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Navigating University Fresh out of High School

Navigating University Fresh out of High School

When I first entered university fresh out of high school I had a really difficult time navigating the system. I didn’t understand it and nobody was taking out the time to help me understand how to navigate it. I ended my first year on probation and it was shattering. I wasn’t a “bad” student in high school nor was I the brightest but I did well, and I was left wondering why. In hindsight, I had a hard time adjusting to the 500+ student classrooms, the expectation that you have to learn things on your own and the idea that there was no room for error. I wasn’t able to keep up with the readings, I didn’t know what courses I needed to be taking and the list goes on. Although I was able to work hard and bring up my marks to a point where I was no longer on probation I was still left feeling like a failure. During the first semester of my third year I decided that I was never meant to go to university and decided to drop out. Vowing to never return (as dramatic as that may sound). 

Around this time I was struggling not only in school but my personal life which resulted in my mental health really deteriorating. My self worth was at an all time low and I felt like my life had no meaning. Lucky enough I had some good support. Getting some sort of post secondary education was really important to me and I found a program at a local college to attend. 

Going back to school was really scary because I still felt like I wasn’t good enough. I ended up finishing the program with honours and it really brought my self confidence back up. As I finished the program I understood that I wanted to work in the mental health field as a professional (that being a counsellor of some sort). 

The feeling of dread overwhelmed me when I realised that for me to ever pursue this I had to go back to university. The one thing I never wanted to do. I felt like my dreams had shattered before I was even able to start them. 

With a lot of positive self talk I convinced myself that if this was something I had to do I’d find a safe space to do it in, which for me meant small class sizes and a friendly and warm faculty. I did research and found a really small university in Ontario and applied. Although the experience of going back to university wasn’t easy, the professors and the environment made it a positive experience nonetheless. I walked away with a degree and a lot more self confidence.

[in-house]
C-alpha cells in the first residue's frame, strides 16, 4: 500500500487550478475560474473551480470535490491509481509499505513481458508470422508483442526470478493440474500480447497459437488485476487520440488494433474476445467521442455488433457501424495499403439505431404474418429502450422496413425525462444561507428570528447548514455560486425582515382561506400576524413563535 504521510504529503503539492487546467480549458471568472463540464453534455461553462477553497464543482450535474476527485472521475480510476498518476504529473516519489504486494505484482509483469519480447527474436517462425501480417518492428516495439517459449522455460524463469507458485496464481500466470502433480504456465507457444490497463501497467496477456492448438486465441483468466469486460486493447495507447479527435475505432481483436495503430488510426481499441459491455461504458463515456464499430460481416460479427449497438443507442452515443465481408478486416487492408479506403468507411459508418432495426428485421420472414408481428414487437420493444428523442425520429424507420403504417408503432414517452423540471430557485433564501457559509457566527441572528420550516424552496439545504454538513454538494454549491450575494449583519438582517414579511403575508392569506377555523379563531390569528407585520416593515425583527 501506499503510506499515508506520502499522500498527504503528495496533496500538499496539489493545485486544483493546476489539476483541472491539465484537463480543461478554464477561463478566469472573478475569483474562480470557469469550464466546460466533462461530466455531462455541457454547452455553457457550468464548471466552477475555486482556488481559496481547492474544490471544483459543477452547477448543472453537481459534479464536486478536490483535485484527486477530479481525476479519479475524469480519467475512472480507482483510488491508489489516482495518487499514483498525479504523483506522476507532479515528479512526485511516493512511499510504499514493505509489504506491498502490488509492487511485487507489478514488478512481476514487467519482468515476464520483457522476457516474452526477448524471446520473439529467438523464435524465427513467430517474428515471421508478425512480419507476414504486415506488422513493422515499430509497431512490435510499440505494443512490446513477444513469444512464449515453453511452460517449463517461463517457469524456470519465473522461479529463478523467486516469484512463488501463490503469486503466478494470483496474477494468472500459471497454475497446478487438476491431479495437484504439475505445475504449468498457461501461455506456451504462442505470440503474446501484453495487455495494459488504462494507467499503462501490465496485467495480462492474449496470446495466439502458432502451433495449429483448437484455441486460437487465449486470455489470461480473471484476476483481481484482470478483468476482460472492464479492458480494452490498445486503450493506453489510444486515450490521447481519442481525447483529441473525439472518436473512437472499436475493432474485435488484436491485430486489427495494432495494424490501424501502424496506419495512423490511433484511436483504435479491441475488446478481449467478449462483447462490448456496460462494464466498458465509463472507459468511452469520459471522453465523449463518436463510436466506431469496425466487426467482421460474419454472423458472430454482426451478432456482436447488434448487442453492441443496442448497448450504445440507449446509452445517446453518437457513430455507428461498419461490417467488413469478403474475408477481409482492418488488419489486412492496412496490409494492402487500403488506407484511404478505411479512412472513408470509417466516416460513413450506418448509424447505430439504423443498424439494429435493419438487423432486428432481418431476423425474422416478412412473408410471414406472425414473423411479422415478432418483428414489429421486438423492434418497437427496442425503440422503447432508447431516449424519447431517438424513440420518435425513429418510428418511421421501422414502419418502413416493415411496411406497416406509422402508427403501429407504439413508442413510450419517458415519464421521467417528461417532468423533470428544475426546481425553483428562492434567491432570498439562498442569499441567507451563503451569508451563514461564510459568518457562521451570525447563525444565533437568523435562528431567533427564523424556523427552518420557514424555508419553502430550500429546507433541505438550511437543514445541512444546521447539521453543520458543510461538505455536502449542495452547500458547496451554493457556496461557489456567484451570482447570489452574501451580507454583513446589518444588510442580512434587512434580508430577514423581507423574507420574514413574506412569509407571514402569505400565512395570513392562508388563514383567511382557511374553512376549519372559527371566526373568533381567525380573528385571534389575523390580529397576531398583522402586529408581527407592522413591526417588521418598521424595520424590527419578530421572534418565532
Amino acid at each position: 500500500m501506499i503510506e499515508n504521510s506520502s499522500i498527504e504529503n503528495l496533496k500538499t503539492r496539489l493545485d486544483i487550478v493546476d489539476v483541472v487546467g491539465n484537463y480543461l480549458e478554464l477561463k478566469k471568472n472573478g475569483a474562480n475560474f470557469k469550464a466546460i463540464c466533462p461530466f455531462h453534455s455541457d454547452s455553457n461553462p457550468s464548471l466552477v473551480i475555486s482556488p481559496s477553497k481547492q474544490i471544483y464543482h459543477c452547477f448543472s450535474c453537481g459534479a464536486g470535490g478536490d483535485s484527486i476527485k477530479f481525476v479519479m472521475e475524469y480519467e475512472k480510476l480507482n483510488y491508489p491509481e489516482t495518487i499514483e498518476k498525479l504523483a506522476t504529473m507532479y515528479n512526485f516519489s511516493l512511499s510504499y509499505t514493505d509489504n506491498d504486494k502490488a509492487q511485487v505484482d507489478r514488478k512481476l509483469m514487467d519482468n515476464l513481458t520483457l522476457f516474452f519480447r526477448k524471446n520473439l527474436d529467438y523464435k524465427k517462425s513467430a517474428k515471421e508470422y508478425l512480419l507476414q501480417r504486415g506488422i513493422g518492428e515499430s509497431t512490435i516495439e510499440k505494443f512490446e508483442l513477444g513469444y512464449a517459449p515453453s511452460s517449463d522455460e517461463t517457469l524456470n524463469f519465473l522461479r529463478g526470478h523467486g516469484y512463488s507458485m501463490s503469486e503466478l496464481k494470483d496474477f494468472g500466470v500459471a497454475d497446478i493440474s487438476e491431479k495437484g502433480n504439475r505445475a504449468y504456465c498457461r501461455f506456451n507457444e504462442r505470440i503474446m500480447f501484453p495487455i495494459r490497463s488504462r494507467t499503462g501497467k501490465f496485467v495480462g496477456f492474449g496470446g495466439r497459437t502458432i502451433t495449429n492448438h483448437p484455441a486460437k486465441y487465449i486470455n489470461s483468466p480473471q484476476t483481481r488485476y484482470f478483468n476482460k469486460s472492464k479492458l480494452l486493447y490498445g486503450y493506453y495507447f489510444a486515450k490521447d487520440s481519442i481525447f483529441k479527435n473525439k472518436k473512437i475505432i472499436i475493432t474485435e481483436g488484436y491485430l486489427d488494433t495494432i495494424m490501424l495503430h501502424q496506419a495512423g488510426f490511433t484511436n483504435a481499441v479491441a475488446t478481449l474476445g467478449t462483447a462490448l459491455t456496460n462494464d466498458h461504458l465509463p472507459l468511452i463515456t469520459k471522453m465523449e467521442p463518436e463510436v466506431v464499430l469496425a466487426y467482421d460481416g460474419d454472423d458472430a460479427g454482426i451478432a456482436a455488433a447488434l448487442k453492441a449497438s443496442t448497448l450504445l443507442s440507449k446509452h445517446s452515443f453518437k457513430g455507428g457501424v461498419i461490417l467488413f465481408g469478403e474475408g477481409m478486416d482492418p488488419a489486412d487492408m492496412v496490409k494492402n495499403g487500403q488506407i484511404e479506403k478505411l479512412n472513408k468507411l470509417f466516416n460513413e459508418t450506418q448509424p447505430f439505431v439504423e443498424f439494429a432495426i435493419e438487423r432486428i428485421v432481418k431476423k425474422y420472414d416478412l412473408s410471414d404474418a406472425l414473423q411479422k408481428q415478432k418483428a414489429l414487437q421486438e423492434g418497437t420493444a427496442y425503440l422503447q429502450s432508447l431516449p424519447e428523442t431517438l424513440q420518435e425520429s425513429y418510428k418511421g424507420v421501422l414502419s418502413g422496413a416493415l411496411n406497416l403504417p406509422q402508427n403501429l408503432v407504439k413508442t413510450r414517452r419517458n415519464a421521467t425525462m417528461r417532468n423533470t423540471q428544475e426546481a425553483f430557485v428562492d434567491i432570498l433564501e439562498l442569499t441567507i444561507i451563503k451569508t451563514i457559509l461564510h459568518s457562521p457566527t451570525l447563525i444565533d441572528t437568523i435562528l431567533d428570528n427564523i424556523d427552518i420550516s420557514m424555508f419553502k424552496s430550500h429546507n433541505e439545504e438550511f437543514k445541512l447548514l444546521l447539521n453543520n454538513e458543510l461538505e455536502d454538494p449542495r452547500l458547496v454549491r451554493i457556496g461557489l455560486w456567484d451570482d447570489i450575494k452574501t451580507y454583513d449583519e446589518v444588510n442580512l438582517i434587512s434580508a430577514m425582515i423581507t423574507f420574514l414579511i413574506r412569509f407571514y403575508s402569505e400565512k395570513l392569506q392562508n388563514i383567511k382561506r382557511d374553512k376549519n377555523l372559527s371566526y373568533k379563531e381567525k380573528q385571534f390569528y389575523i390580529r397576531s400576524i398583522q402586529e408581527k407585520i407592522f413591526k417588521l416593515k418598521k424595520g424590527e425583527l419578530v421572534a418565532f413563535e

2 years later I’m sitting here writing this post, reflecting back on my time in university with the thought that I was probably not the only one that had that experience. I’m also reflecting on youth starting this journey and so I wanted to end this blog with some advice that I wish someone would have told me as I started my journey. 

  • Book an appointment with the registrar during course selection to help set up your schedule. I know it’s scary and you’re probably thinking about why they can’t just automatically select the courses you need to take. Unfortunately, that is not the case. Take a deep breath and reach out. 

  • Ask for help if you don’t understand something. This might be your professor, the TA or going into your student success office. Most universities have a paid tutoring program that you can also reach out to. 

  • Check in with yourself, sometimes when we’re not doing well in school it might be because of other things happening in our lives. If your university offers counselling support or any other student support programs, reach out and take advantage of them. 

  • Advocate for yourself, sometimes we feel just because we are a student we don’t have a voice. You do, you have the right to ask all the questions and get the answers you need to feel successful. 

  • Show yourself some self compassion, this is a big change for you and it’s okay not to have all the answers and to make mistakes as you learn to navigate everything around you. 

To end I want to say that this journey is equally exciting and it is scary and that is okay. 

Do I wish I had the support I needed when I first entered? Yes. Am I regretful of how things turned out? Not so much anymore. For me, being able to share my experiences and be there for someone who might be struggling with something similar is enough.